From my perspective, the "real" New Orleans consist of the inherent underclass in the United States. The ones who create the culture everyone admires but God forbid someone with priviledge to be burdened with its reality. The ones who lost everything and can't get it back because of the systematic discrimination that occurs daily. The ones who live with underresourced K-12 schools yet have some of the nations best colleges right in their cities. The various names for the "same" streets. And, the statues of Confederate heroes who are honored for the contributions to this great nation we live in. These are the things that represent our "democracy" and I am ashame to see this in the wealthiest nation I have to call home.

What's more painful is our political system. I don't understand how so little has been done. I realize that rebuilding takes time but this is ridiculous! Systematically speaking, everyone is suppose to fend for their own. But, how is one suppose to take care of themselves when they have nothing to start with and no one to turn to?

I don't understand, there is no logic in that...

Thursday, March 20, 2008

The reson why

I have been asked to post something on the service learning blog....but it's not that easy!
I am not from Minnesota, I am not American...I come from Italy and I am just an exchange student. How does it happen that I am in New Orleans right now? Kind of wierd...i was just arrived at the Hamline, without knowing anybody, when I first heard about the CSI New Orleans. The idea was great: seeing one of the most famous and beautiful cities in the US, living the south, seeing with my own eyes what the hurricane did and doing something good for my spring break. I just applied...
In the meantime, before our leaving, I started to get informed about what ahppened to the citY.
In fact, the news of Katrina's distaster arrived in Europe. in 2005, but I hadn't heard anything else about ever since.After 2 years and a half.....what was left to do?
So...internet, movies...just to have a clue of the reality that I should expect...but only when i came here I COULD REALLY REALIZE.
After a 24-hour-bustrip I am arrived in the ancient Nouvelle Orleans and I've visite the French Quarter as a tourist. The impact of the city, of the music, of the colors was so great that I suddenly fell in love! But the amazement for the discovering of this beauty had to be offset by a similar feeling for the discovering of a total opposite landscape:Lower 9th.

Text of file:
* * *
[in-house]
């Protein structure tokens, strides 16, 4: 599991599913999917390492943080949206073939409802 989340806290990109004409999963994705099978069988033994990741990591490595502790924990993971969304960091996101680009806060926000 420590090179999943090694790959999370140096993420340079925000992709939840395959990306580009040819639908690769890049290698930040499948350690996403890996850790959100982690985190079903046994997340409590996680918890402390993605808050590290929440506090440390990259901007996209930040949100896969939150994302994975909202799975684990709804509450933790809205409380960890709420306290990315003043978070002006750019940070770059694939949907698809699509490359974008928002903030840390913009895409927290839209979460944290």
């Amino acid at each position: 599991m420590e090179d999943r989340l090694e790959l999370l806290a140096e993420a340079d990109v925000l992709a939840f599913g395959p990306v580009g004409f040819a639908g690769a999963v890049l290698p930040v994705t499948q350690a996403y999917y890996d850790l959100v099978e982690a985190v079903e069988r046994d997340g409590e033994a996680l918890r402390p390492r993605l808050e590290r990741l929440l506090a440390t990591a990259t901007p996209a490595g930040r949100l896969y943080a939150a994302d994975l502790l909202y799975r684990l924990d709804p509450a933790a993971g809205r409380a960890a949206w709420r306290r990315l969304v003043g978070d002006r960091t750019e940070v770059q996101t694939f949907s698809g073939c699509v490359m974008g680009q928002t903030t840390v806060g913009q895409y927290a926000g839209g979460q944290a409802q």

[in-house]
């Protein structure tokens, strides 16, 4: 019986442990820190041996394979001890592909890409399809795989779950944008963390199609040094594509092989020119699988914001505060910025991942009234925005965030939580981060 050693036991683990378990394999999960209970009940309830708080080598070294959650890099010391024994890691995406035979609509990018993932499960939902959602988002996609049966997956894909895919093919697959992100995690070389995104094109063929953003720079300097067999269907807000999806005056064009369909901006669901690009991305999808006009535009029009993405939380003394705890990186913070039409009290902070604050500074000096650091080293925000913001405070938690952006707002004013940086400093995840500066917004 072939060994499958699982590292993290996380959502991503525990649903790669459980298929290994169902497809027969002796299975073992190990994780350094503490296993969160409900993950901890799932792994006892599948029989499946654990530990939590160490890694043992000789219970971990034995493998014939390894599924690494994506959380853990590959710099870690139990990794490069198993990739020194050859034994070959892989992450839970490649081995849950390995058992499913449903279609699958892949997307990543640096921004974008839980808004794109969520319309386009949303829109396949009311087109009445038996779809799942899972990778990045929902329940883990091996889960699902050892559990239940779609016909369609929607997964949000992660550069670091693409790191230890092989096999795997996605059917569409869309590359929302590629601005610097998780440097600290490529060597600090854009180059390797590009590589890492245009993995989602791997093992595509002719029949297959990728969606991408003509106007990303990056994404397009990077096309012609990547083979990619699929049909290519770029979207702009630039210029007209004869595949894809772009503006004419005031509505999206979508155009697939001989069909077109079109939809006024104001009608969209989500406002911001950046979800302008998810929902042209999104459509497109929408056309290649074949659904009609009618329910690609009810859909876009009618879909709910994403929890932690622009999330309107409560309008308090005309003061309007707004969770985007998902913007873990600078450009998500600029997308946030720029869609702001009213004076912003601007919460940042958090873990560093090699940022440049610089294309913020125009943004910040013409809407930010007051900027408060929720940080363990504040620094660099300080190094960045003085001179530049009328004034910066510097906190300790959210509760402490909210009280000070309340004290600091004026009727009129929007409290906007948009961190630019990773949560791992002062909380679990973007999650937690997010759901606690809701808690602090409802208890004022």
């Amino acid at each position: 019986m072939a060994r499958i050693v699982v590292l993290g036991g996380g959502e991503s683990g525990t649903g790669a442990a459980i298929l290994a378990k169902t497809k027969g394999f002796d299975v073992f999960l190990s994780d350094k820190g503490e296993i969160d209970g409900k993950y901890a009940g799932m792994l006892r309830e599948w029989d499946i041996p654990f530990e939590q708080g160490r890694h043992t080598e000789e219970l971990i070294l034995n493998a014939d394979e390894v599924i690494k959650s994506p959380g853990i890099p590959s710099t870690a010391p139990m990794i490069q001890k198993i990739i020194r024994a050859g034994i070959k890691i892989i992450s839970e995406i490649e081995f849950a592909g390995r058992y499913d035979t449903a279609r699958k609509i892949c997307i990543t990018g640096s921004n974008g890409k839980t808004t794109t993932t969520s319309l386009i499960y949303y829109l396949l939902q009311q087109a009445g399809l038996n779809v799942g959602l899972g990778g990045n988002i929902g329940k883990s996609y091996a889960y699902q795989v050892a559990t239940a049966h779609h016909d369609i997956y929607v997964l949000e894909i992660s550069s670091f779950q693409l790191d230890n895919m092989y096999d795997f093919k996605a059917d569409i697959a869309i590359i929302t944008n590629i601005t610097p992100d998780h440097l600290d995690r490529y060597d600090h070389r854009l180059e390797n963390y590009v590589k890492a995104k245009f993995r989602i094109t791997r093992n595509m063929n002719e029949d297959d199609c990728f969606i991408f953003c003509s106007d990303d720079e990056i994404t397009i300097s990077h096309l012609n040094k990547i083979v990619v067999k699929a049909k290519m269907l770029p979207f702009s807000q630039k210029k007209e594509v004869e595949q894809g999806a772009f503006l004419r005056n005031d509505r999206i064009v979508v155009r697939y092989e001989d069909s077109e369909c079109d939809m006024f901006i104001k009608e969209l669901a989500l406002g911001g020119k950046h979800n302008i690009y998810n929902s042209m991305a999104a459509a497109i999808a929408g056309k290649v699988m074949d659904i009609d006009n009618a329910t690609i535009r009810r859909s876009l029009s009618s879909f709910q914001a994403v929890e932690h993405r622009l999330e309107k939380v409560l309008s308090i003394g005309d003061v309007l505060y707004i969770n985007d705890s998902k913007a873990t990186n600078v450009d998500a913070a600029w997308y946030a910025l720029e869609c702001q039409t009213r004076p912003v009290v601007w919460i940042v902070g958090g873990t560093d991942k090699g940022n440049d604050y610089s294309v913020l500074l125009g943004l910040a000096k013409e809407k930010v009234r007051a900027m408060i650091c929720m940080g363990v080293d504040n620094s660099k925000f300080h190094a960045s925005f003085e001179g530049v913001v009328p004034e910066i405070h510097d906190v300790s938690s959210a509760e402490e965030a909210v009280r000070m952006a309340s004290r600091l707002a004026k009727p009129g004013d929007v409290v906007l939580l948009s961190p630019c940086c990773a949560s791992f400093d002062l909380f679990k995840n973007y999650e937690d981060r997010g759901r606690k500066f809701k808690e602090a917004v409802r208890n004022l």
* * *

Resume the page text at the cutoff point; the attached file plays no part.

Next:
I was told that we were going to the part of the city most affected by the flood. I was told that the levees broke.I was told that a lot of people had lost their house and all their belonging.
But when I saw it I could not believe it....
In front of me there was a huuuuge green plain surrounded, for one side, by an enormous white long white wall. Some trees and a few little houses. Was that a park?Was that a residential area?Where were the houses I'd been told of?Where were the signs of the disaster?
I get off the car...I wanted to undeerstand more...and walking on the grass I could perceive that here and there there were tiles, steps and house basis.....there!the houses were there!
it was full of houses of which only traces were left!
Where were the people?
Where are they now?
The worse thing is that it has not been a natural disaster as I've been told by the media before coming! The engeneers knew!The government knew!The knew that the levees system was not efficient for preventing a flood....but they didn't do anything...
I was angry, sad, all at the same time....I just wanted to do something for those who had lost everything. I wanted to do something....and I've found the reason why I was in New Orleans.
Even if only for a week, even if it would be necessary a governmental intervention in the area...What are the volonteers doing here is essential for the rebuilding of this wonderful city.
I am glad to be here.


So, back to blogging. It's been a very interesting couple of days since I blogged last. After our day of work with the office and the tool shed, we spent the next day scraping paint off a house a few blocks down. This was a very different type of work from how we'd spent the previous day; rather than just helping First Street, this time we were actually helping members of the community. This was my first time actually seeing how the poor people of color are living in this area of the city. As we donned masks and eye goggles, and started scraping away the thin flakes of white paint from the rotting planks of wood, I couldn't help but glance down into the windows. How do you cope with living in a house that is coming apart at the seams? How do you deal with the sides of your house rotting off, after two years of damage? Simply, how do you get through the filth? All around us, other houses were creaking apart just the same.

It was tough work, but I felt good about it. This feeling was strengthened when I walked back for a bathroom break and to check in with Darryl. As I walked back, I have to admit I was nervous. This is a very low-income, very black, and very crime-ridden area. People were just there, starving, sitting, dragging for something, anything, to hold onto--- how would they treat me?